It is quite easy to drive your organism into an oxidative state, if you know how. Given the mentioned connection,  you can influence your NAD+/NADH ratio. 

 

There will be a lot of contraindications for a senolytic therapy, that's for shure! At this time, senolysis is still highly experimental.


Edited by LeeYa, 13 March 2016 - 06:14 PM.


#315 pone11

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Posted 13 March 2016 - 11:58 PM

 

I think you are missing the point and I think you need to quantify the effect that you say is important.[...]
It's not clear why you mention that "Oxidative metabolism raises the NAD+/NADH ratio".    NADH is oxidized by complex 1 of the electron transport chain to NAD+.  That's by definition.  It's not like a person does something to make that happen.

As you know, NAD/NADH ratio usually is measured indirectly by determination of the lactate/pyruvate ratio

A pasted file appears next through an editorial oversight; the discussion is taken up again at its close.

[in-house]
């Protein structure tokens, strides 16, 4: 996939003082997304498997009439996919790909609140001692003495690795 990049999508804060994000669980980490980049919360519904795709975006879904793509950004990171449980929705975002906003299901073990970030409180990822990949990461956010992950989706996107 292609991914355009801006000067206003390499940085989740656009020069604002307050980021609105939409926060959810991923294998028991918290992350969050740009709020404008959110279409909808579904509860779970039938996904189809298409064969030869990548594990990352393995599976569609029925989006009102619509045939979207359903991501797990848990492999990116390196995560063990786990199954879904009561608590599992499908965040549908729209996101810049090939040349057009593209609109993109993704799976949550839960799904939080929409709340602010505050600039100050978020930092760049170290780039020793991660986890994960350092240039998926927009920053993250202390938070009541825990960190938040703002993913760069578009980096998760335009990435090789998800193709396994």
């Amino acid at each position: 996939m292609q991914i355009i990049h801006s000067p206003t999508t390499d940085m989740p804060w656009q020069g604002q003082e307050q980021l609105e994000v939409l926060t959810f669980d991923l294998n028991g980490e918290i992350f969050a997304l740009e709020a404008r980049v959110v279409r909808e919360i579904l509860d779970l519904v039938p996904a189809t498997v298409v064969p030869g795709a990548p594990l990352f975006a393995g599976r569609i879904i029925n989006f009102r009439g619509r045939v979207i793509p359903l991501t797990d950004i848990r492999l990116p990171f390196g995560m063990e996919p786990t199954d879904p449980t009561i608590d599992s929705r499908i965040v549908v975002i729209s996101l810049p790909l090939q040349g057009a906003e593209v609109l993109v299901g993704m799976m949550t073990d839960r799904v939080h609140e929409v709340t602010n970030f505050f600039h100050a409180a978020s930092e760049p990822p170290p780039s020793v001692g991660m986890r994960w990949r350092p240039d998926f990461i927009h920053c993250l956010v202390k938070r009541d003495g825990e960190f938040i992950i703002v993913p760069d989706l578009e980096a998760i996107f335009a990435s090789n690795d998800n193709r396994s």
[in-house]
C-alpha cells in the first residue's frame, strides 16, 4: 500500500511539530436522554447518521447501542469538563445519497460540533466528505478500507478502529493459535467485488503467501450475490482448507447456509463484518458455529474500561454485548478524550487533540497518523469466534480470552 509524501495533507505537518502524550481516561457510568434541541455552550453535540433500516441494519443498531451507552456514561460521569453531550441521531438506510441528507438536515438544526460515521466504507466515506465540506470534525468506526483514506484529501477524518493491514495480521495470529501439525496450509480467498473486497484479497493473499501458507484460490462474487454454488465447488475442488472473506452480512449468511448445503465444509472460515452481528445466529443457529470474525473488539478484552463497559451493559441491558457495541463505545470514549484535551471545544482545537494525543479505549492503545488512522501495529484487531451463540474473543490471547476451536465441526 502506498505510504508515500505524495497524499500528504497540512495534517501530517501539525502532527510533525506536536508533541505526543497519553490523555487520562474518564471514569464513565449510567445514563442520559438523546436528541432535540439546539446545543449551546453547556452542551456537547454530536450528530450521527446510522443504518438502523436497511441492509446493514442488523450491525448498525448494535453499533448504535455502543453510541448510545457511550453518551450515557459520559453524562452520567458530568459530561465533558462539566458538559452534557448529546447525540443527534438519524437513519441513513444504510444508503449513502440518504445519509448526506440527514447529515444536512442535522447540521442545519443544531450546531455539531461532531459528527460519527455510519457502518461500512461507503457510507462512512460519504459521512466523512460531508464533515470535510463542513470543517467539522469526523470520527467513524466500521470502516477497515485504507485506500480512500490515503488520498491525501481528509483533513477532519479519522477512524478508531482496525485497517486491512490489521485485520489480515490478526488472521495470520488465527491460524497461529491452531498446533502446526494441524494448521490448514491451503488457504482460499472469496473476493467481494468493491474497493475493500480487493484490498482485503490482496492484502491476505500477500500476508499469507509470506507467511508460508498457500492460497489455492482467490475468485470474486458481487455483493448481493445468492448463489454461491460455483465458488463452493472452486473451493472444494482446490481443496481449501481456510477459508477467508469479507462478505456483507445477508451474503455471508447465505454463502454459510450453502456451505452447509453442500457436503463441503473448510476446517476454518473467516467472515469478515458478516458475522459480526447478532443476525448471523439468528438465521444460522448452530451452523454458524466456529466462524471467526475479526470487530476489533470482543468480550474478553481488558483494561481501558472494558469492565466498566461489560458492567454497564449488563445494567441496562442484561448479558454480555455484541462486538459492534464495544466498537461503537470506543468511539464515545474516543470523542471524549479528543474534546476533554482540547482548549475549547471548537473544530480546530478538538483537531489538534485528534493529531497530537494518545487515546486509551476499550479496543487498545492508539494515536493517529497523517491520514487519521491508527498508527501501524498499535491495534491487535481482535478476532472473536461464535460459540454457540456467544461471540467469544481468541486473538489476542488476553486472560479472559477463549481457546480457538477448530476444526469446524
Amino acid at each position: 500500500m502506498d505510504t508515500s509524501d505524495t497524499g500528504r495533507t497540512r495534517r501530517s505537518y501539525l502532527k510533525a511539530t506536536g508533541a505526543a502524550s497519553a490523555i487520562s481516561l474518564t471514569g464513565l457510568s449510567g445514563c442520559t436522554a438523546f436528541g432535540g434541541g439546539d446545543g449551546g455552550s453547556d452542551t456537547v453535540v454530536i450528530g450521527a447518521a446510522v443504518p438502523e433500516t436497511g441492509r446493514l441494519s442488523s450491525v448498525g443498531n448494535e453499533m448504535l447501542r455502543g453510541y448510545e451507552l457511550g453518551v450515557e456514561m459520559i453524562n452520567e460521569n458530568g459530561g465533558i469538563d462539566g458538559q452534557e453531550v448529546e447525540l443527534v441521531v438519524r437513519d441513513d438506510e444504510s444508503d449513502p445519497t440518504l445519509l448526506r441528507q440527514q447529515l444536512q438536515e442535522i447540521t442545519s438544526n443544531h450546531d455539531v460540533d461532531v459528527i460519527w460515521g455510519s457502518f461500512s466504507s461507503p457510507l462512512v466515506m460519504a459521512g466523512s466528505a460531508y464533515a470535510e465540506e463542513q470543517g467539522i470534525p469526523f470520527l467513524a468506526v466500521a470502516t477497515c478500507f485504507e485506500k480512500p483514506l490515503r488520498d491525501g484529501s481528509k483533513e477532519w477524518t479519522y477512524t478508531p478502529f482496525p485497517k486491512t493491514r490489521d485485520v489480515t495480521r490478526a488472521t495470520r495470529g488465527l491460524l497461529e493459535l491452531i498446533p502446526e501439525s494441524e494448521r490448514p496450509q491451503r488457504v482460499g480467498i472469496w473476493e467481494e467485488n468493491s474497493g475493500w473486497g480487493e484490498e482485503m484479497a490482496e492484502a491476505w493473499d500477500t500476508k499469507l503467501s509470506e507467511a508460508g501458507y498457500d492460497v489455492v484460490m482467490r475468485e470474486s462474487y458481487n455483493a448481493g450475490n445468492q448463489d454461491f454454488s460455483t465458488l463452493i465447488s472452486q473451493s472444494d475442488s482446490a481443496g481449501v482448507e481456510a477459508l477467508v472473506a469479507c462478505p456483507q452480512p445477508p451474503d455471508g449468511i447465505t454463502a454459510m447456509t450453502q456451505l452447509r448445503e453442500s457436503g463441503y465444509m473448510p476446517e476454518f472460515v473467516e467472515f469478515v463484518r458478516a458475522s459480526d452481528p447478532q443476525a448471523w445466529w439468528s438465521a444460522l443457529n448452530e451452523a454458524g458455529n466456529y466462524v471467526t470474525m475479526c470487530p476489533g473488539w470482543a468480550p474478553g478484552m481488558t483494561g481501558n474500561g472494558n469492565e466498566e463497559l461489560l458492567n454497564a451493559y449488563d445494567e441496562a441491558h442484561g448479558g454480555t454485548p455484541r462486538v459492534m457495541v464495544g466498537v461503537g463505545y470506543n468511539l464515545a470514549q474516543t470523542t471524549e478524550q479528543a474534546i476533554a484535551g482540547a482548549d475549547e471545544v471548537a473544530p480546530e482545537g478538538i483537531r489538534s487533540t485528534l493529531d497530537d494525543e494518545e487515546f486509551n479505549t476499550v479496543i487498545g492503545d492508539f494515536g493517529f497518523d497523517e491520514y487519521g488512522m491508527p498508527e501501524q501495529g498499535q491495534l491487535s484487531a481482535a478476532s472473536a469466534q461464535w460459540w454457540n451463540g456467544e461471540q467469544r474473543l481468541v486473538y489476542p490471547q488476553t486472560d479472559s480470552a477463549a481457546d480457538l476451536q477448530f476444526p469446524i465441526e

(but there are some caveats for this method: http://journals.plos....pone.0034525).

As you already mentioned, there are big variations from individual to individual. For example, if you have a disrupted circadian rhythm, the standard deviation may be even non existent.

 

If you want precise values, you should measure your personal range (overnight fasting vs. postprandial).
 
It is quite easy to drive your organism into an oxidative state, if you know how. Given the mentioned connection,  you can influence your NAD+/NADH ratio. 

 

There will be a lot of contraindications for a senolytic therapy, that's for shure! At this time, senolysis is still highly experimental.

 

 

That study is interesting but does anyone else find it disturbing that their tests were against human breast cancer cells?   Cancer hijacks the mitochondria and alters normal aerobic metabolism in favor of glycolysis.   I'm not sure why we would use such cells to establish baseline techniques for measuring healthy cells.

 

I would love to hear your ideas on how you can drive an organism into an oxidative state.   Keep in mind that most individuals with a bad NAD+/NADH ratio are diabetic or suffering from some kind of hypoxia.   Aerobic metabolism does not work simply because not enough O2 is getting to the cell to fuel the mitochondrial electron transport chain.